Many reports have described various postoperative complications after lung cancer surgery. However, serious surgical errors may take place intraoperatively, and they can result in mortality or severe morbidity. In major lung resection, technically challenging events may occur during minimally invasive surgery (MIS) or thoracotomy. However, they are more technically difficult in MIS than in thoracotomy. According to a dedicated thoracic surgical center, catastrophic complications, including main pulmonary artery and main pulmonary vein transection requiring re-anastomosis, unplanned pneumonectomies, unplanned bilobectomy, tracheoesophageal fistula, membranous airway injury to the bronchus intermedius, complete staple line disruption of the inferior pulmonary vein, injury to the azygos/superior vena cava junction, and splenectomy, occurred in 1% of patients (1). In Korea, most general thoracic surgeries are performed minimally invasively (Table 1). Herein, we describe our expert experience in managing intraoperative bleeding during MIS.
As with other complications, prevention is the most important step, and surgeons should be aware of various situations that can increase the risk of pulmonary vessel injury (1,2). Less experienced surgeons may apply excessive tension on the pulmonary vessels without realizing it. They are usually too focused on the target area to notice that they are stretching a pulmonary vessel that is out of surgical view. The lack of three-dimensional perception can also lead to erroneous instrumentation that results in serious hemorrhage.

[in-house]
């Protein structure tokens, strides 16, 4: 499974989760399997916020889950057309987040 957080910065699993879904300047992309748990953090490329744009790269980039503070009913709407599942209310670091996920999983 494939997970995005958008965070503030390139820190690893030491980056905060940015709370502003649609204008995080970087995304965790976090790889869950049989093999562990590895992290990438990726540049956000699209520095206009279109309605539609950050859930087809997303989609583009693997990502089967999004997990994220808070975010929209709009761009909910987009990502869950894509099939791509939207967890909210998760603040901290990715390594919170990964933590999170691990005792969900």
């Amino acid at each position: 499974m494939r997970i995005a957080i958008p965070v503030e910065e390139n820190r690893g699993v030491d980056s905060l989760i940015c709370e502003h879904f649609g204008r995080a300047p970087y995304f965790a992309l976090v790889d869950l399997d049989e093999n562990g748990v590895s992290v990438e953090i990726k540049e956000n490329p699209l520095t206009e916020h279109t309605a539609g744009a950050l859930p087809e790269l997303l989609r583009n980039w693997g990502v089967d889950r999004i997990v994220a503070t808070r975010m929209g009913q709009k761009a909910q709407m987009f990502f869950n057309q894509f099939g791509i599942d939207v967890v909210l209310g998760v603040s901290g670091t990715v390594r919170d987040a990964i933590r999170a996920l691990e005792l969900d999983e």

Pulmonary artery injury can also occur while encircling pulmonary arteries with an instrument without identifying the proper plane. Inexperienced movement of instruments through small ports, such as careless use of electrocautery or unstable placing and firing of the staples, can also cause bleeding. New robotic staples should be carefully applied as the movements of the anvil and jaw may be different from those of conventional endostaples. Surgeons should train themselves to learn how to avoid such errors (Figure 1). However, even experienced surgeons cannot completely prevent serious pulmonary artery injuries. Probably the most difficult situation in Korea is when calcified lymph nodes are trapped between the pulmonary artery and bronchus (Figure 2). Anthracotic and calcified lymph nodes often make dissection difficult as those lymph nodes are tightly adhered to the bronchus and pulmonary artery. Surgeons can usually predict such lymph nodes beforehand by carefully reviewing computed tomography (CT) scans and positron emission tomography-computed tomography (PET/CT) images. Preoperative bronchoscopy occasionally shows multiple anthracotic pigmentation of the area where the lymph node calcification was observed on the imaging studies (Figure 3). Based on Korean patient data, 14.3% showed bronchial anthracotic pigmentation on bronchoscopy, and 30.8% showed microscopic anthracotic pigmentation on endobronchial ultrasound-guided transbronchial needle aspiration (EBUS-TBNA) specimen (4). Typical CT findings of anthracotic lymph nodes include enlarged lymph nodes with high attenuation (calcification) and adjacent bronchial wall thickening (Figure 3) (5-7). The anthracotic lymph nodes are metabolically active with high fluorodeoxyglucose (FDG) uptake; however, they are histologically benign in general. In addition, a lack of understanding the variations of intrathoracic anatomy can also cause serious complications. Such structural variations should be acknowledged preoperatively by carefully reviewing the CT scans. Bleeding can also occur from the pulmonary parenchyma, especially after performing wedge resection in patients whose pulmonary arterial pressure is increased. For such patients, the staple lines should be oversewn meticulously, as the elevated pulmonary arterial pressure may cause postoperative bleeding.